We talk a lot about the public value of social scientific research, but sometimes it seems we’re either preaching to the choir or our sermons are falling on deaf ears. Perhaps what we really need is ongoing dialog and debate between the true believers and the skeptics. For a piece that could help push toward that kind of exchange, check out this recent New York Times “Opinionator” piece from Gary Gutting, a philosophy professor at Notre Dame.
As the title suggests, Gutting’s piece poses the question of how reliable social scientific research is when it comes to informing real-world, public policy. Not as much as we might think or wish. Part of the problem is that we often fail to distinguish between early, preliminary tests and more definitive studies. Far more problematic is that fact that the knowledge and information in the social sciences is not as reliable as we might hope. Worse, prediction is where the social sciences really struggle. At the root of our inability to guide and predict from our research, according to Gutting, is the fact that the social world is so complex it doesn’t lend itself to the kind of randomized, controlled experimentation that is the hallmark of so much of the best research in the natural and physical sciences.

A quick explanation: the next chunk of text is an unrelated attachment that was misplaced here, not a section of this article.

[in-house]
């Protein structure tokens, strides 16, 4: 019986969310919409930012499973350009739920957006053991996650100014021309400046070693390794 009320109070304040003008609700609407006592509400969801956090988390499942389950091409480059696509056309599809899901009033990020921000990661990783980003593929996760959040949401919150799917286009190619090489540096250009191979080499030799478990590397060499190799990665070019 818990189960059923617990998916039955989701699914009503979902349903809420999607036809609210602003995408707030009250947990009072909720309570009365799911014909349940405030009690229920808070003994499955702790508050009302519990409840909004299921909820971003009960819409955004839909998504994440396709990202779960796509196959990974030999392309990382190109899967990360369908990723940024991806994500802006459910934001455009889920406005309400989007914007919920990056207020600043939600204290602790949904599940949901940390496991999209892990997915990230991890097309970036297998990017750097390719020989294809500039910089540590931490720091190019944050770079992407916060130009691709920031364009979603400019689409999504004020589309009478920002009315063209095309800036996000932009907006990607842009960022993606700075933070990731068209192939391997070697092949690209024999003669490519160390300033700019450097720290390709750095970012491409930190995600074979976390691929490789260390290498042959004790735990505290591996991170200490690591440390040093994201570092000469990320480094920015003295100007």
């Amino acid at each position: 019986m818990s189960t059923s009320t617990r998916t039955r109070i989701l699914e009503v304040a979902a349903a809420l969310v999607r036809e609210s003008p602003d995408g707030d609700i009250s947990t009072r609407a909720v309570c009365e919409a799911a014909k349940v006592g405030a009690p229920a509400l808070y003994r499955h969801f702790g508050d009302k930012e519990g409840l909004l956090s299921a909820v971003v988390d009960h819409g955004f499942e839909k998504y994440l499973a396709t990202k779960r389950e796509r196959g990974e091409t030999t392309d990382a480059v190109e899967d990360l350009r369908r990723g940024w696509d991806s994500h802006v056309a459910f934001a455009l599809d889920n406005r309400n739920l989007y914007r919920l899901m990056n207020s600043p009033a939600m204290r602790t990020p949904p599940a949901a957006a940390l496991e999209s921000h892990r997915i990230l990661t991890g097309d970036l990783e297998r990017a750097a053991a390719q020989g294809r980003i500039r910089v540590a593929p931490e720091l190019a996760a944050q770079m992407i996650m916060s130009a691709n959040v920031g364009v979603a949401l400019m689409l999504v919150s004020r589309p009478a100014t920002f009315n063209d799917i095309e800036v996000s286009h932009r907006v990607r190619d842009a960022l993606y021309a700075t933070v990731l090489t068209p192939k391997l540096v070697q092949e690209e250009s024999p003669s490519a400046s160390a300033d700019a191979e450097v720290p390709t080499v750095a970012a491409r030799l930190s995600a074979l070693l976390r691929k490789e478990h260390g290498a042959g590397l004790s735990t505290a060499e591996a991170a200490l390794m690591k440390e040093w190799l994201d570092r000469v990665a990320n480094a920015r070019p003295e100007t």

These ideas are inspired and informed by a new book called Uncontrolled: The Surprising Payoff of Trial-and-Error for Business, Politics, and Society by Jim Manzi. While I haven’t read the book yet (and am a bit skeptical about trying to imitate the natural science model), I’m especially interested to see what my editorial partner Chris Uggen thinks. Chris is, after all, constantly pushing the value of controlled and/or randomized experiments in our field.
Anyway, since that is to come, I’ll give the last word for the moment, to Gutting, in the hope that it will be the first step to further reflection and exchange:
My conclusion is not that our policy discussions should simply ignore social scientific research. We should, as Manzi himself proposes, find ways of injecting more experimental data into government decisions. But above all, we need to develop a much better sense of the severely limited reliability of social scientific results. Media reports of research should pay far more attention to these limitations, and scientists reporting the results need to emphasize what they don’t show as much as what they do.